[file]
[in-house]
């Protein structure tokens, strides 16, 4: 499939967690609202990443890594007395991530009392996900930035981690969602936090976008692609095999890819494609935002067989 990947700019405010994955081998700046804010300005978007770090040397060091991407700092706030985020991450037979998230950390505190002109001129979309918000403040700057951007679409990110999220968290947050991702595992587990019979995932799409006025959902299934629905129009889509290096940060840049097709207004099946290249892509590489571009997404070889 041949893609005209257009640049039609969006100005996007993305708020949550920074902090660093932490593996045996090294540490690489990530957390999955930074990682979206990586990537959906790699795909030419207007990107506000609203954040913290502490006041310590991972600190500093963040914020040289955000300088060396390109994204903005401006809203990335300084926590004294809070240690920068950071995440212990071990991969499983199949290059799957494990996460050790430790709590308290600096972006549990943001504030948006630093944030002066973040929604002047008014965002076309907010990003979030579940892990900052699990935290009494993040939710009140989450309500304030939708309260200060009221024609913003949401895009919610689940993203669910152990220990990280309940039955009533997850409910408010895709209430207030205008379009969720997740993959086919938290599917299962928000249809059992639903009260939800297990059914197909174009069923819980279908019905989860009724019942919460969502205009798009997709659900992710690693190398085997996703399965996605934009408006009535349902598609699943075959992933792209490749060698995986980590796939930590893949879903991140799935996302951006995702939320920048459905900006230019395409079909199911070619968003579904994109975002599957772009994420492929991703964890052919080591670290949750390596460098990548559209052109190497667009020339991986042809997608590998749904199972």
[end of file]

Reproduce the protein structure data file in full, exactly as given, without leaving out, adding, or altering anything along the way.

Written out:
[in-house]
């Protein structure tokens, strides 16, 4: 499939967690609202990443890594007395991530009392996900930035981690969602936090976008692609095999890819494609935002067989 990947700019405010994955081998700046804010300005978007770090040397060091991407700092706030985020991450037979998230950390505190002109001129979309918000403040700057951007679409990110999220968290947050991702595992587990019979995932799409006025959902299934629905129009889509290096940060840049097709207004099946290249892509590489571009997404070889 041949893609005209257009640049039609969006100005996007993305708020949550920074902090660093932490593996045996090294540490690489990530957390999955930074990682979206990586990537959906790699795909030419207007990107506000609203954040913290502490006041310590991972600190500093963040914020040289955000300088060396390109994204903005401006809203990335300084926590004294809070240690920068950071995440212990071990991969499983199949290059799957494990996460050790430790709590308290600096972006549990943001504030948006630093944030002066973040929604002047008014965002076309907010990003979030579940892990900052699990935290009494993040939710009140989450309500304030939708309260200060009221024609913003949401895009919610689940993203669910152990220990990280309940039955009533997850409910408010895709209430207030205008379009969720997740993959086919938290599917299962928000249809059992639903009260939800297990059914197909174009069923819980279908019905989860009724019942919460969502205009798009997709659900992710690693190398085997996703399965996605934009408006009535349902598609699943075959992933792209490749060698995986980590796939930590893949879903991140799935996302951006995702939320920048459905900006230019395409079909199911070619968003579904994109975002599957772009994420492929991703964890052919080591670290949750390596460098990548559209052109190497667009020339991986042809997608590998749904199972």